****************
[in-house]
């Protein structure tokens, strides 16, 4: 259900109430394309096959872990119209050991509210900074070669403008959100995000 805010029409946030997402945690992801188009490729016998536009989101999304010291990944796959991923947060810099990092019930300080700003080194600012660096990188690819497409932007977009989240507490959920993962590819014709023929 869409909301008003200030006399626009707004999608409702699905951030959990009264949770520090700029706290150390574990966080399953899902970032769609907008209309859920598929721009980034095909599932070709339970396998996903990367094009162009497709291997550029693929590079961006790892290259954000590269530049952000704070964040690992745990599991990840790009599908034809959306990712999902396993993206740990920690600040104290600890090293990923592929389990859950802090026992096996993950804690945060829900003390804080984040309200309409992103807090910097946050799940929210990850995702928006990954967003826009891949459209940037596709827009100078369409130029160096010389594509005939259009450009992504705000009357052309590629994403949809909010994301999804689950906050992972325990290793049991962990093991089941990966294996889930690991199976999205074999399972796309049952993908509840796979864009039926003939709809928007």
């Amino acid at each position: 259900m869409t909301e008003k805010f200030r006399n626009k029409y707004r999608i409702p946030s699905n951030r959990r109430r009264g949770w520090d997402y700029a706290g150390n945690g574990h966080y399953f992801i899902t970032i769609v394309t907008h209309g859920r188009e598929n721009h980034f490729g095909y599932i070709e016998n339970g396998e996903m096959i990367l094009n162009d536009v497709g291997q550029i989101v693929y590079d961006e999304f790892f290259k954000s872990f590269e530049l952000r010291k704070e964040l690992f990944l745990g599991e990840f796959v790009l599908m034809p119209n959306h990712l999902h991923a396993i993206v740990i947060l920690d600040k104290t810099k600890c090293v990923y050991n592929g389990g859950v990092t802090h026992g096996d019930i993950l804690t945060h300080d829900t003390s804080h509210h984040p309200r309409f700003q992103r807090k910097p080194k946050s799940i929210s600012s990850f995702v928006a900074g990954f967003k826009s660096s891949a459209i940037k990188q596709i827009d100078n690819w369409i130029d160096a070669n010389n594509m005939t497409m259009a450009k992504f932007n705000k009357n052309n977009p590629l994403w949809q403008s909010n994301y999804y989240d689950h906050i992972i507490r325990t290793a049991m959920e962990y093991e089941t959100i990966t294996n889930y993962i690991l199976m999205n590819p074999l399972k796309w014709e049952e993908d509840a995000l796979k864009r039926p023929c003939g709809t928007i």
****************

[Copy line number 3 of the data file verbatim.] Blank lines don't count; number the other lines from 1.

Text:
């Amino acid at each position: 259900m869409t909301e008003k805010f200030r006399n626009k029409y707004r999608i409702p946030s699905n951030r959990r109430r009264g949770w520090d997402y700029a706290g150390n945690g574990h966080y399953f992801i899902t970032i769609v394309t907008h209309g859920r188009e598929n721009h980034f490729g095909y599932i070709e016998n339970g396998e996903m096959i990367l094009n162009d536009v497709g291997q550029i989101v693929y590079d961006e999304f790892f290259k954000s872990f590269e530049l952000r010291k704070e964040l690992f990944l745990g599991e990840f796959v790009l599908m034809p119209n959306h990712l999902h991923a396993i993206v740990i947060l920690d600040k104290t810099k600890c090293v990923y050991n592929g389990g859950v990092t802090h026992g096996d019930i993950l804690t945060h300080d829900t003390s804080h509210h984040p309200r309409f700003q992103r807090k910097p080194k946050s799940i929210s600012s990850f995702v928006a900074g990954f967003k826009s660096s891949a459209i940037k990188q596709i827009d100078n690819w369409i130029d160096a070669n010389n594509m005939t497409m259009a450009k992504f932007n705000k009357n052309n977009p590629l994403w949809q403008s909010n994301y999804y989240d689950h906050i992972i507490r325990t290793a049991m959920e962990y093991e089941t959100i990966t294996n889930y993962i690991l199976m999205n590819p074999l399972k796309w014709e049952e993908d509840a995000l796979k864009r039926p023929c003939g709809t928007i």